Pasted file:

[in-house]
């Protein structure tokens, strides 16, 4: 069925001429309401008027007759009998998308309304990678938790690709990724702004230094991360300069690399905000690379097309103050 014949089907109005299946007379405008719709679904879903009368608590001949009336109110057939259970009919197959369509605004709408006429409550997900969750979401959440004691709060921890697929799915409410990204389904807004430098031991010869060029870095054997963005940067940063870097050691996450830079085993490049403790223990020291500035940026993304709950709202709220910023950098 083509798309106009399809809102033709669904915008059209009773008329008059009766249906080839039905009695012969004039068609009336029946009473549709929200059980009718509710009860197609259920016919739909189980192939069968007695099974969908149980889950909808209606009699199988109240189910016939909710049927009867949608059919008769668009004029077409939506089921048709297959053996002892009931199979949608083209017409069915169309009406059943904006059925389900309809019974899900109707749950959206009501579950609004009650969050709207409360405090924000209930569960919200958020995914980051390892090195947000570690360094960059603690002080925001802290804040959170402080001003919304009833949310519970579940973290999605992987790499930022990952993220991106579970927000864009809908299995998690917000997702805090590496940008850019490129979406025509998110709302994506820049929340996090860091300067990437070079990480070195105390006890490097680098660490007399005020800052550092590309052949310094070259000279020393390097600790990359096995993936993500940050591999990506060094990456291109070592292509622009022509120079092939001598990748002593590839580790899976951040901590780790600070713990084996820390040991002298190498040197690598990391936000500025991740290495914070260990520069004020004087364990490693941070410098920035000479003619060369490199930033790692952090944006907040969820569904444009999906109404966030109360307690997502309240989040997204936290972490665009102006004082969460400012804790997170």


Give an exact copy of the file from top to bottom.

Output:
[in-house]
């Protein structure tokens, strides 16, 4: 069925001429309401008027007759009998998308309304990678938790690709990724702004230094991360300069690399905000690379097309103050 014949089907109005299946007379405008719709679904879903009368608590001949009336109110057939259970009919197959369509605004709408006429409550997900969750979401959440004691709060921890697929799915409410990204389904807004430098031991010869060029870095054997963005940067940063870097050691996450830079085993490049403790223990020291500035940026993304709950709202709220910023950098 083509798309106009399809809102033709669904915008059209009773008329008059009766249906080839039905009695012969004039068609009336029946009473549709929200059980009718509710009860197609259920016919739909189980192939069968007695099974969908149980889950909808209606009699199988109240189910016939909710049927009867949608059919008769668009004029077409939506089921048709297959053996002892009931199979949608083209017409069915169309009406059943904006059925389900309809019974899900109707749950959206009501579950609004009650969050709207409360405090924000209930569960919200958020995914980051390892090195947000570690360094960059603690002080925001802290804040959170402080001003919304009833949310519970579940973290999605992987790499930022990952993220991106579970927000864009809908299995998690917000997702805090590496940008850019490129979406025509998110709302994506820049929340996090860091300067990437070079990480070195105390006890490097680098660490007399005020800052550092590309052949310094070259000279020393390097600790990359096995993936993500940050591999990506060094990456291109070592292509622009022509120079092939001598990748002593590839580790899976951040901590780790600070713990084996820390040991002298190498040197690598990391936000500025991740290495914070260990520069004020004087364990490693941070410098920035000479003619060369490199930033790692952090944006907040969820569904444009999906109404966030109360307690997502309240989040997204936290972490665009102006004082969460400012804790997170």